(from the New York Times, by Tara Parker Pope)
A year ago, I bought an elliptical trainer — a gym-quality machine that I felt certain would get a daily workout.
Today, my top-of-the-line exercise machine sits idle most of the time. But I’m not alone. Every year, consumers spend an estimated $4 billion on home treadmills, stationary bikes, Stairmasters and other equipment that ends up gathering dust. A Consumer Reports survey last year found that nearly 40 percent of those who buy home exercise machines say they use them less than they expected.
This may be discouraging to people like me, but it is a source of fascination for behavioral scientists. The hope is that by better understanding the behavior, they can help people make better buying decisions — and help them start exercising and stick with it.
Buying an exercise machine does seem to influence whether people start working out. But some research suggests that the same people are less likely to stick with exercise over time than people who don’t own home equipment.
In October, the journal Annals of Behavioral Medicine reported on a study of 205 sedentary adults who were encouraged to begin an exercise program. At 6 months, about half had done so, but by 12 months, about a third of those people had stopped.
People with a home exercise machine were 73 percent more likely to start exercising. But by the end of the year, they were also 12 percent more likely to have quit than people in the study who did not have home equipment.
This doesn’t mean a home exercise machine leads to less exercise. It just means that having home equipment is not the most important factor. What matters more is “self-efficacy” — a deep-seated belief that we really do have the power to achieve our goals. In the Annals study, those who scored high on psychological measures of self-efficacy were nearly three times as likely to be exercising after a year as those with lower self-efficacy scores, whether or not they owned an exercise machine.
Meeting your own expectations also influences whether you stick with exercise. Study participants who were satisfied with the results of their exercise plan were twice as likely to keep it up as those who were not.
While believing that you can do it and being happy with your results may seem to be obvious parts of success, researchers say that people often fail to take these psychological issues into account when they start an exercise plan.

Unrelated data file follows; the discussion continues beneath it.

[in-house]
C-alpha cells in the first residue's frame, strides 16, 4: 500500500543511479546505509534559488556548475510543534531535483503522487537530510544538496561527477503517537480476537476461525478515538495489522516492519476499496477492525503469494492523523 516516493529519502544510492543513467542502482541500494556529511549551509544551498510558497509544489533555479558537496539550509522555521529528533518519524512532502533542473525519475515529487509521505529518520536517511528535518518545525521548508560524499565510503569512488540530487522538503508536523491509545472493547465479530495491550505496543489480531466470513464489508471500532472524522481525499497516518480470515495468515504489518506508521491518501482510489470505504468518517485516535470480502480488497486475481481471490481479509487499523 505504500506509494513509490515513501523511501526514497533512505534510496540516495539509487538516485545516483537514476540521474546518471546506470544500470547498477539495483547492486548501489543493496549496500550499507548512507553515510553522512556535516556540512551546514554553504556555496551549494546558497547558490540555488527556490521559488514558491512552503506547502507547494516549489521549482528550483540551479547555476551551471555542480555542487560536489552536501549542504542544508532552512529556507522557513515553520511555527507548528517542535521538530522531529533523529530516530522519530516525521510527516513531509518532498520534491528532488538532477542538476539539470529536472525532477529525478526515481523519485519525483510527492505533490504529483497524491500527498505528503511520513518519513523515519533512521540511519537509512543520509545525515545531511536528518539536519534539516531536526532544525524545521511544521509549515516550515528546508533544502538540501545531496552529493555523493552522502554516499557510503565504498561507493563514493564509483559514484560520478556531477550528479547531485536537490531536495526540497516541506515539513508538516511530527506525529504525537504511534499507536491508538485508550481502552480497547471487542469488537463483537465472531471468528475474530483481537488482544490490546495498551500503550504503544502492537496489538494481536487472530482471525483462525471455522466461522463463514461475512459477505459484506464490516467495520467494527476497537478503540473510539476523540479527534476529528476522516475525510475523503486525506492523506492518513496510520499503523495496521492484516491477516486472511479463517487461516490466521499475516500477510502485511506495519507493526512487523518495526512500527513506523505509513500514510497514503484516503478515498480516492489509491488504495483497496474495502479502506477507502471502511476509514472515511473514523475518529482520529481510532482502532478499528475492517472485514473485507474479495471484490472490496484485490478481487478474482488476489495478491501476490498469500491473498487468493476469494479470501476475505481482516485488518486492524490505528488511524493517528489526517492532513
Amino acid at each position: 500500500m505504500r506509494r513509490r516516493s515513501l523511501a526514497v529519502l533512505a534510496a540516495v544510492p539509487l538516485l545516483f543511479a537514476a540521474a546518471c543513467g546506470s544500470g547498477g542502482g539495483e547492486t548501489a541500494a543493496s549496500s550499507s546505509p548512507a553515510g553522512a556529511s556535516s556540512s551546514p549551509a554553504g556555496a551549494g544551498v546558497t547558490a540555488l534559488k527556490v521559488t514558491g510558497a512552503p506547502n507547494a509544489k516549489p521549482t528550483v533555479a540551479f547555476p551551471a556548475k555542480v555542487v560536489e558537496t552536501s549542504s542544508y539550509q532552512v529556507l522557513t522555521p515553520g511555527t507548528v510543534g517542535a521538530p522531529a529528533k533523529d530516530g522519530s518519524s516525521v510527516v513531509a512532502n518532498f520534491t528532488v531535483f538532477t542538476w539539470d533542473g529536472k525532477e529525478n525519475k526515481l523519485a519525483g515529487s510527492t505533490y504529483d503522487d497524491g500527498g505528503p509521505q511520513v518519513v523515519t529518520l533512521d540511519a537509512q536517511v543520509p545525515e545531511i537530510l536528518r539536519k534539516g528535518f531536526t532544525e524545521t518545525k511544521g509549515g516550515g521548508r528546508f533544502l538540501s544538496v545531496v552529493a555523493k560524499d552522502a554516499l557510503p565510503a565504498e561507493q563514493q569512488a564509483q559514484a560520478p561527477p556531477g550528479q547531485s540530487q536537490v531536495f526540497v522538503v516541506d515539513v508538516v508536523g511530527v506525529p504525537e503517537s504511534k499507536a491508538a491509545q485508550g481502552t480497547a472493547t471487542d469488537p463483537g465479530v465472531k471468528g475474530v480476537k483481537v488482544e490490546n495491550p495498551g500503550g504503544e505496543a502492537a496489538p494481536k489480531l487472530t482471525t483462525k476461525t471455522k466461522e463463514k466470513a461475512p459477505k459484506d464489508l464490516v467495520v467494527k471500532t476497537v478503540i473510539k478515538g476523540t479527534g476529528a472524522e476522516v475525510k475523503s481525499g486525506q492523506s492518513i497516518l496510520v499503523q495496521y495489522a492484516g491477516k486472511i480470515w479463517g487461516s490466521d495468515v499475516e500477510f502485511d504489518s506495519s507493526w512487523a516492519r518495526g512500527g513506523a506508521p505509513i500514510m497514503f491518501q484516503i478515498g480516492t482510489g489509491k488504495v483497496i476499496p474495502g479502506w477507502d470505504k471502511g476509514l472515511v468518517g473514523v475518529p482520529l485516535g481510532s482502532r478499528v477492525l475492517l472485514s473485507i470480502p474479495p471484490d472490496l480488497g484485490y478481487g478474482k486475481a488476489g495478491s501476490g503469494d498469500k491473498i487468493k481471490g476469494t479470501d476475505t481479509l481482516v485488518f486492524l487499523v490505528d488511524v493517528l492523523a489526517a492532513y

“What is your confidence in your ability to stick to your exercise program when you’re on vacation, when you’re not feeling well, when you’re busy?” asked David M. Williams, assistant professor of psychiatry and human behavior at the Alpert Medical School ofBrown University, who led the exercise study. “The message isn’t that home exercise equipment doesn’t work. It’s just one very small piece of the puzzle, because it might make it easier to exercise, but they still have to motivate themselves to do it.”
Dr. Williams said there were simple ways to increase the likelihood that you will keep exercising. Working out with friends or family members, mastering an exercise (like the proper way to use gym equipment), and working with someone who motivates you, like a personal trainer, all build confidence and bolster the chances of sticking with it.
But consumers need to distinguish between real motivation to exercise and the unrealistic optimism that often takes over when they are shopping for a new exercise machine.
“Most goals we set for ourselves tend to be unrealistically high,” said Ravi Dhar, director of the Yale Center for Customer Insights and a professor of marketing and psychology. “When you buy these machines, you probably end up focusing on one or two attributes, like how easy it is to use or having it in your home. You’re not thinking about the barriers, what you’re giving up, like the time with friends or the Internet.”
In experiments to be published next month in The Journal of Consumer Research, scientists at Duke and the University of Wisconsin studied ways to help people make more realistic buying decisions.
In one group, undergraduate students were asked how often they would exercise in a two-week period. They estimated five times, and then indicated they would pay about $610 for a treadmill.
In a second group, students were asked how often they would exercise under ideal conditions, with no constraints on their time, motivation and physical ability. The answer: 10 times. Then they were asked how often they would really exercise. They scaled it back to fewer than four times. Rooted in reality, this group was willing to pay just $480 for a treadmill.
When the participants recorded their actual exercise over a two-week period, it totaled about three days. That shows that the simple act of distinguishing between an ideal setting and the real world helped those in the second group make more realistic exercise estimates.
“We’re not telling people to stop buying treadmills,” said Kurt A. Carlson, assistant professor at the Fuqua School of Business at Duke. “The question is how to get the right people to buy them. Everyone else should recognize they don’t have the motivation, and take the money and use it on a personal trainer or something else that’s going to get them motivated.”